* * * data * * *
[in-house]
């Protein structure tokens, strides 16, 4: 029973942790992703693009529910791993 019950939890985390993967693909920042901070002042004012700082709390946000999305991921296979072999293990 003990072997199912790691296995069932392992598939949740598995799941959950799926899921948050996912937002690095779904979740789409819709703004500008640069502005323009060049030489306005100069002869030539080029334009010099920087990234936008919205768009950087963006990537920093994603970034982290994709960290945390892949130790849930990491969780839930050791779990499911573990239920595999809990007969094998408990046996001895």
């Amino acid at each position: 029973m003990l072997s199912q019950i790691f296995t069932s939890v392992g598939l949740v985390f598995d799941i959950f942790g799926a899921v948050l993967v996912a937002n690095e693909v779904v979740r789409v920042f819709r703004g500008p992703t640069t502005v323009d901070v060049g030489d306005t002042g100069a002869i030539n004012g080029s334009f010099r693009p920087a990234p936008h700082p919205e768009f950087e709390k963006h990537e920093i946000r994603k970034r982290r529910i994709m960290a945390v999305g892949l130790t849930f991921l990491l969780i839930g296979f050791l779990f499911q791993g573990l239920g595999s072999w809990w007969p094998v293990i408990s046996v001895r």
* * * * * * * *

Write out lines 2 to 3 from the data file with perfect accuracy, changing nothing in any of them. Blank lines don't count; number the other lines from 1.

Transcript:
């Protein structure tokens, strides 16, 4: 029973942790992703693009529910791993 019950939890985390993967693909920042901070002042004012700082709390946000999305991921296979072999293990 003990072997199912790691296995069932392992598939949740598995799941959950799926899921948050996912937002690095779904979740789409819709703004500008640069502005323009060049030489306005100069002869030539080029334009010099920087990234936008919205768009950087963006990537920093994603970034982290994709960290945390892949130790849930990491969780839930050791779990499911573990239920595999809990007969094998408990046996001895």
């Amino acid at each position: 029973m003990l072997s199912q019950i790691f296995t069932s939890v392992g598939l949740v985390f598995d799941i959950f942790g799926a899921v948050l993967v996912a937002n690095e693909v779904v979740r789409v920042f819709r703004g500008p992703t640069t502005v323009d901070v060049g030489d306005t002042g100069a002869i030539n004012g080029s334009f010099r693009p920087a990234p936008h700082p919205e768009f950087e709390k963006h990537e920093i946000r994603k970034r982290r529910i994709m960290a945390v999305g892949l130790t849930f991921l990491l969780i839930g296979f050791l779990f499911q791993g573990l239920g595999s072999w809990w007969p094998v293990i408990s046996v001895r």